Congratulations to you and Talon. The cover is so eerie, which of course, is good.

Niki said...

I'm so happy to see this! My daughter,(she's 22), and I have just started writing a time travel trilogy together. It started off as my own, but when I asked her advice, she had some great suggestions and wrote a few sample paragraphs that were fabulous. I've now recruited her to write it with me. It's been great fun and something she didn't know she could do. We both contribute to the writing and the cover designs. It's been a wonderful mother/daughter experience! You're right Joe, this is a great time to be a writer!

David Haywood Young said...

Wow...this reminds me of something I've wondered about for quite a while.

Several years ago I found a 17yo via a summer internship program who was very bright & had all sorts of useful abilities in the software world. So I hired him. He telecommuted through college, and since I figured I should pay him what he was worth instead of what other kids his age made--he had lots of cash (relatively speaking).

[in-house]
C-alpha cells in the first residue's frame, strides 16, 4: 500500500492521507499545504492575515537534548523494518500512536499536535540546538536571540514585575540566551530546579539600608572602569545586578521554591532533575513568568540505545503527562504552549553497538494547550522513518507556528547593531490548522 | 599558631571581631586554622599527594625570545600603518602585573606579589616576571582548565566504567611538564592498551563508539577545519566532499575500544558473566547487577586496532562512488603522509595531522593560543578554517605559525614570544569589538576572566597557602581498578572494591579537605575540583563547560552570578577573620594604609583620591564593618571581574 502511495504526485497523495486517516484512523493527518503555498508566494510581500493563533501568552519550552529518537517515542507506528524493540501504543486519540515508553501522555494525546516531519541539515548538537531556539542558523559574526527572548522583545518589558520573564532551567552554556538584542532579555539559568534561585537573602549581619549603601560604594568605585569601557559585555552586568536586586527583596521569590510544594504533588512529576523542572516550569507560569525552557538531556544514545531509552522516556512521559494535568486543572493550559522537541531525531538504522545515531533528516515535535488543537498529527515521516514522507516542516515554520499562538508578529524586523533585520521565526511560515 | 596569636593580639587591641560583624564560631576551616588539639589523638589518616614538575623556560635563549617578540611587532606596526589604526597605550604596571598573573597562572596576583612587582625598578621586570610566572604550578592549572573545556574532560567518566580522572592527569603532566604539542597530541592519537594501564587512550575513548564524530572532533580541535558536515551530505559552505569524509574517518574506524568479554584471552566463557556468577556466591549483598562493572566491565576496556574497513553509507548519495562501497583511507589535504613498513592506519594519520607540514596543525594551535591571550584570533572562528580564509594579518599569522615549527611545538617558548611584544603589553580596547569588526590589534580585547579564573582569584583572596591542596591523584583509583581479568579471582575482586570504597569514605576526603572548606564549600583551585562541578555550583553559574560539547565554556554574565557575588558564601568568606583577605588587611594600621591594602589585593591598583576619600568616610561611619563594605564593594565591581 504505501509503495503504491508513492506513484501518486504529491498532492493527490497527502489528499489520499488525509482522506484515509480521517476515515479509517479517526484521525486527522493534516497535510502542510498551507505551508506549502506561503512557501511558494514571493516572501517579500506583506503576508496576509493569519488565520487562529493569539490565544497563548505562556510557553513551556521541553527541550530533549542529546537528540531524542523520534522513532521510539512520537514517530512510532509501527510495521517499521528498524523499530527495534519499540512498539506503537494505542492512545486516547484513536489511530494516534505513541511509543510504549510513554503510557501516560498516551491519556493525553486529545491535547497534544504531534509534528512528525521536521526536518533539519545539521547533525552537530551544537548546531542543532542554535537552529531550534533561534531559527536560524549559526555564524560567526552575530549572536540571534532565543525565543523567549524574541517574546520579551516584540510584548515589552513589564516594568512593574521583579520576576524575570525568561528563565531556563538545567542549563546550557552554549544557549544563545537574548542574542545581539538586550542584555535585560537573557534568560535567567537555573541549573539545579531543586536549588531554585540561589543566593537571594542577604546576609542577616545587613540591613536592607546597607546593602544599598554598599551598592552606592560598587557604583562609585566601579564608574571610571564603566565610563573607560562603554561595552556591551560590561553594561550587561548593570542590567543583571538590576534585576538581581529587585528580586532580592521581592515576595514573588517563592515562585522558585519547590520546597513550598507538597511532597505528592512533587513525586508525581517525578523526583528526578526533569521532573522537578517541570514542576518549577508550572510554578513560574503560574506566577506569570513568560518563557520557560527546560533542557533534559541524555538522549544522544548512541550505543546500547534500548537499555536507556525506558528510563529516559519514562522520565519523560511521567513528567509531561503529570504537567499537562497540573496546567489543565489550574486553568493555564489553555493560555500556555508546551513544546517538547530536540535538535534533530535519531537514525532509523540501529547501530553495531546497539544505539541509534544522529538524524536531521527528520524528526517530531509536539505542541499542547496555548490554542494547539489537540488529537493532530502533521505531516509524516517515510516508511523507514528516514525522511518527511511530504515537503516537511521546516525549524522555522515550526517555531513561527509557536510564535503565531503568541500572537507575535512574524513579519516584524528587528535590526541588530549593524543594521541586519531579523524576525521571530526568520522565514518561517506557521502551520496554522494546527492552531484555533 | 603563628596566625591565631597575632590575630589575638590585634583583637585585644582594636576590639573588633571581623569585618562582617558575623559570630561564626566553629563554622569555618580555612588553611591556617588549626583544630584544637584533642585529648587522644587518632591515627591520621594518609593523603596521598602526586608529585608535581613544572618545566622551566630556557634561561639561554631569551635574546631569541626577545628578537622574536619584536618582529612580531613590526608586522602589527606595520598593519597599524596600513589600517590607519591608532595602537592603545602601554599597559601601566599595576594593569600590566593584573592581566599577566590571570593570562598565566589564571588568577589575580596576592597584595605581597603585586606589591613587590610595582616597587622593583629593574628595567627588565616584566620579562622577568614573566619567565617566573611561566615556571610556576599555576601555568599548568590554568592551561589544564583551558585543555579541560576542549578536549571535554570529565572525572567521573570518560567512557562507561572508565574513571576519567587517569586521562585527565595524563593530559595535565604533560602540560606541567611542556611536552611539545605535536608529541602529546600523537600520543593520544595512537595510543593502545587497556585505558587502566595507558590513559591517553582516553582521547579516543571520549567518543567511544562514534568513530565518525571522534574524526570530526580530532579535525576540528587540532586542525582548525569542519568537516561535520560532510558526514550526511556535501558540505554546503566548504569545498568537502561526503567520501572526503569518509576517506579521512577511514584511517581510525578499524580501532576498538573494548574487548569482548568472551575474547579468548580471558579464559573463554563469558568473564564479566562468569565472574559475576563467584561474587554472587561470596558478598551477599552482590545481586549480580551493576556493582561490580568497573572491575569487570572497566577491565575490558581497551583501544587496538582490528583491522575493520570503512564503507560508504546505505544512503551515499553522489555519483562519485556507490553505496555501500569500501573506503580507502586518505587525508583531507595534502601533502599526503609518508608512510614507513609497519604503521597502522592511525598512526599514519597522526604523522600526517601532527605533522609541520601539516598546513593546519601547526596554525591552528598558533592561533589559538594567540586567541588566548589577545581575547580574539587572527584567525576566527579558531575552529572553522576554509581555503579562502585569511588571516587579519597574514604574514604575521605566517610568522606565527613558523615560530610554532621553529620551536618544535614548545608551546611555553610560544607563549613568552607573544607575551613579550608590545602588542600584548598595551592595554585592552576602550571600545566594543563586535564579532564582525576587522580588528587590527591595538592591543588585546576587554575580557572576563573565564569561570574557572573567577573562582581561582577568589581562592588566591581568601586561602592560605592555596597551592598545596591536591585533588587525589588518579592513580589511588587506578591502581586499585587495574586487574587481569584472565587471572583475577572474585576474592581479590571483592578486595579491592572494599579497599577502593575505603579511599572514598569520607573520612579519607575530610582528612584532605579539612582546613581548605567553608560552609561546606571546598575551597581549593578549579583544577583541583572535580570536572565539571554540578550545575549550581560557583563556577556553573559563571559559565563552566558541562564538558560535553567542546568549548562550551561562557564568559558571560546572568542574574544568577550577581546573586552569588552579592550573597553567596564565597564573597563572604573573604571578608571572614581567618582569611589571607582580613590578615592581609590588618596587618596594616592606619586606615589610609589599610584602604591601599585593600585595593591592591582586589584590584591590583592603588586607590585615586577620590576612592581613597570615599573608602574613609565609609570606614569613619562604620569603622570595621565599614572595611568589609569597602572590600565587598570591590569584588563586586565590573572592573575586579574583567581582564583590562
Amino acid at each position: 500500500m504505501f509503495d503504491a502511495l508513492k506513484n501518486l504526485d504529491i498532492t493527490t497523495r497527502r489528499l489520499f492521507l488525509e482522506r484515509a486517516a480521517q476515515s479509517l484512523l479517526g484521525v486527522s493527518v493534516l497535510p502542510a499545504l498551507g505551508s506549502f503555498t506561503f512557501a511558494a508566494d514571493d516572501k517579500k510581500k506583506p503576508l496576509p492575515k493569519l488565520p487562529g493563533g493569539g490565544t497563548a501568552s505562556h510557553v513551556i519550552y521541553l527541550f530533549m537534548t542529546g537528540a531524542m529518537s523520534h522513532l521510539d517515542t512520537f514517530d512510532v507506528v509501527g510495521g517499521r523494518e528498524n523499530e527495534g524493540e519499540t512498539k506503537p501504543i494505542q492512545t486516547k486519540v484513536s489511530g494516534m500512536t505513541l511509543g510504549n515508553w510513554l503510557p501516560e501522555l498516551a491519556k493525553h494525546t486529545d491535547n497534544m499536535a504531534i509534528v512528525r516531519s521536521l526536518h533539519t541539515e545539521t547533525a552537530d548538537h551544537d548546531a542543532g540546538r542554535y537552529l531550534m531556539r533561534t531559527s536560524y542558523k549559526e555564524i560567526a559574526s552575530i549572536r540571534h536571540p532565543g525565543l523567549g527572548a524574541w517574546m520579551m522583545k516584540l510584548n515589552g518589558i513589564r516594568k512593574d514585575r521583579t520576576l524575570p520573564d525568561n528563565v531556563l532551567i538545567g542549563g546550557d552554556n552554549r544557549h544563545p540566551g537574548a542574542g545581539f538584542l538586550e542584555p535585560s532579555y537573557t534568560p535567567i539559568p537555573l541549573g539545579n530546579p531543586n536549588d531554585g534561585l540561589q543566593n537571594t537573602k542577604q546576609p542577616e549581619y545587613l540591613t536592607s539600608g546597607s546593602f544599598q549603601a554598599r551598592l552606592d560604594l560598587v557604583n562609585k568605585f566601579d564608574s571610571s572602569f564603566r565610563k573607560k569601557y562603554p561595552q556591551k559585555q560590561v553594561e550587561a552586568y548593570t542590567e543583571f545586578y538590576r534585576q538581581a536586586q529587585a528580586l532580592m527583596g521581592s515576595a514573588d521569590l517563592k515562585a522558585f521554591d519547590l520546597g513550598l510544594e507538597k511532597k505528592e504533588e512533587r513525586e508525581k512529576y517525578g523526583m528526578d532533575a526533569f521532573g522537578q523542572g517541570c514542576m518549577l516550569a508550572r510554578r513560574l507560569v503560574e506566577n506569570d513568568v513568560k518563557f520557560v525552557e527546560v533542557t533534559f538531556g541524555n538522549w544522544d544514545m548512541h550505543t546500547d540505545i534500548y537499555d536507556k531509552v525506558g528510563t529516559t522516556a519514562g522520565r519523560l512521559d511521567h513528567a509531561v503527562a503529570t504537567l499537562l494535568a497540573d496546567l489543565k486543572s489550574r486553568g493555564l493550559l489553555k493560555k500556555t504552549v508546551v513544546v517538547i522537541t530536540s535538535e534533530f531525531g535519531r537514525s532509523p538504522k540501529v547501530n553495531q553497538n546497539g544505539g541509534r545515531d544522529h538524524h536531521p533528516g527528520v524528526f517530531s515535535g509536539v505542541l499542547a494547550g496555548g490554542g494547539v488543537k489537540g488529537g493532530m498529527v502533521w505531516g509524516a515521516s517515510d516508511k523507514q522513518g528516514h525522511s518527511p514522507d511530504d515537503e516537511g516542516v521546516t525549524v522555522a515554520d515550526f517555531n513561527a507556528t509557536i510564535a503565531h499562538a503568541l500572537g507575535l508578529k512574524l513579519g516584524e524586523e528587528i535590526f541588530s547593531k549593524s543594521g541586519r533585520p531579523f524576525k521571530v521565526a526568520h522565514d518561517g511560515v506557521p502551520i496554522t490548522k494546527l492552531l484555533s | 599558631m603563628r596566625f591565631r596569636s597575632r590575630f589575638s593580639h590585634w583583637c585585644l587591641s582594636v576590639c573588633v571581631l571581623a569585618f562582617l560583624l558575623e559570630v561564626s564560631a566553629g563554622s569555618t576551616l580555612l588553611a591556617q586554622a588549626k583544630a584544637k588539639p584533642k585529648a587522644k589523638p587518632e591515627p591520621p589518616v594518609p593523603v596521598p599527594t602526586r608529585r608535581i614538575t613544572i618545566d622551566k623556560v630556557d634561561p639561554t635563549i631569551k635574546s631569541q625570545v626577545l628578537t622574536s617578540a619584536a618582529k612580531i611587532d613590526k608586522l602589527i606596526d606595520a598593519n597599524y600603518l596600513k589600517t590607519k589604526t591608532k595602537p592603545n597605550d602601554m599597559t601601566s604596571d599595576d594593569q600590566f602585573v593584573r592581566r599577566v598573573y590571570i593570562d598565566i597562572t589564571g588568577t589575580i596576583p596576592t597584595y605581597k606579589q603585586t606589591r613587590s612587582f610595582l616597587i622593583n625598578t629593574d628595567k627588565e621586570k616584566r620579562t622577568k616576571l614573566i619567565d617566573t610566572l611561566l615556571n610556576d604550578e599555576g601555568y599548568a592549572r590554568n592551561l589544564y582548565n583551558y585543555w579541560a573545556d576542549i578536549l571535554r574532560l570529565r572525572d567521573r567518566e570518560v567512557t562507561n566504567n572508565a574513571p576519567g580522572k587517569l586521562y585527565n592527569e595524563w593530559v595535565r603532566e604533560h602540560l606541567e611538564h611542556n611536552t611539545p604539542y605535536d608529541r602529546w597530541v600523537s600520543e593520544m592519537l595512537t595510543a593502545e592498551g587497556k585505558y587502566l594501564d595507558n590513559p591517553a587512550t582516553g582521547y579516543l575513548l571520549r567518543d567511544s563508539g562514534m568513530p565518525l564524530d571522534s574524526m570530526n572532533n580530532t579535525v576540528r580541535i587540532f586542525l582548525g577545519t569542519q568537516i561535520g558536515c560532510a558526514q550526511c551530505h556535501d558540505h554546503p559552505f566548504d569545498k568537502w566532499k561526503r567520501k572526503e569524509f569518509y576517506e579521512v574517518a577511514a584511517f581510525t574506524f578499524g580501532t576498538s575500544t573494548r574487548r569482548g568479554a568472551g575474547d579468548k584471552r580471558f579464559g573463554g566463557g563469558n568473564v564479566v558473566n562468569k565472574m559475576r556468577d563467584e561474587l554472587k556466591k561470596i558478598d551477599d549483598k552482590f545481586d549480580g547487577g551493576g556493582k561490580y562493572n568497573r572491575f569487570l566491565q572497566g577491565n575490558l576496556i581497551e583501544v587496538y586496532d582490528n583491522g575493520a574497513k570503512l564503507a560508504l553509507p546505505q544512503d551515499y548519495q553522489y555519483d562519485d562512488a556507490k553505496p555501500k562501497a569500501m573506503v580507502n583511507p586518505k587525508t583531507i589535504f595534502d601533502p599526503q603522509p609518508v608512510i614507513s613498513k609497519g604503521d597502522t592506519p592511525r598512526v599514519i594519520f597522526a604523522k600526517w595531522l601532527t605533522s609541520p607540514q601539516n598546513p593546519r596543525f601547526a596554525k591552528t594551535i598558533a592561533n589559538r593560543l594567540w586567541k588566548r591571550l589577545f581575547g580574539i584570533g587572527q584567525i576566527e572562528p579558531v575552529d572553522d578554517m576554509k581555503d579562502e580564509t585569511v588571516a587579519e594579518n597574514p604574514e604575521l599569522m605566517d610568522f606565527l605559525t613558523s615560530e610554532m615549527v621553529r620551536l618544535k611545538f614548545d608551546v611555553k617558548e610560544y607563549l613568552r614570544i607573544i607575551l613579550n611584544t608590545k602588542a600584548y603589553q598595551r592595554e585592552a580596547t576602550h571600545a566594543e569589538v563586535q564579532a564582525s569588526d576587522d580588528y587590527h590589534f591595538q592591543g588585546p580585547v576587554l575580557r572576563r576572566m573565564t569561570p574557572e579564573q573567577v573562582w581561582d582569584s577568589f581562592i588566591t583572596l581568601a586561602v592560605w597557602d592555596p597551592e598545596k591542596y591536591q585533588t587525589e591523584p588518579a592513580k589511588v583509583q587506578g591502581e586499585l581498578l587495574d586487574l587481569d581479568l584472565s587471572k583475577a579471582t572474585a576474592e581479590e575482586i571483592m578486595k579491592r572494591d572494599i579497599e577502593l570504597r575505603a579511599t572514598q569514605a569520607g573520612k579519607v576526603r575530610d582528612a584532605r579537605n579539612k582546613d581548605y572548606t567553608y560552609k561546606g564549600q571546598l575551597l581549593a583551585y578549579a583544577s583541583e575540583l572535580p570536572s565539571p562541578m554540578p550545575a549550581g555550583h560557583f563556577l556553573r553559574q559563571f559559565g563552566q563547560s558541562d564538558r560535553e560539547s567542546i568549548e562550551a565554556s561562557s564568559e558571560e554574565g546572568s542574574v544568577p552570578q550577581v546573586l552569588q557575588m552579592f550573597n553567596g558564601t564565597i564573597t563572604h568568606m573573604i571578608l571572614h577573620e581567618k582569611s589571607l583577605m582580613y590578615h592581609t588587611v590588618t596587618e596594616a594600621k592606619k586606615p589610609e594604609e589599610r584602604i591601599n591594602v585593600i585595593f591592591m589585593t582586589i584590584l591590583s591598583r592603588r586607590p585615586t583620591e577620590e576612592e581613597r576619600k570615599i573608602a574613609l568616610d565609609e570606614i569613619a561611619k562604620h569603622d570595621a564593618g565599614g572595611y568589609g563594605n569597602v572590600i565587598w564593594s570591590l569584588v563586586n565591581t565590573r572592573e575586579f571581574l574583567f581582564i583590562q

He's about 30 now, and it's taken him all this time to relax. He stayed with the same company until about a year ago (I didn't--not my style at all--but when I left I transferred him to a manager who was a friend of mine with a strong recommendation).

From my POV this kid was providing value right away, even before he could write code--he started as a tester, then moved into management himself later on--and he got paid for it. From his POV it all seemed too easy and it took him over a decade to start to believe he could actually change jobs and do something else--which he'd always wanted to do. A heck of an opportunity cost, there.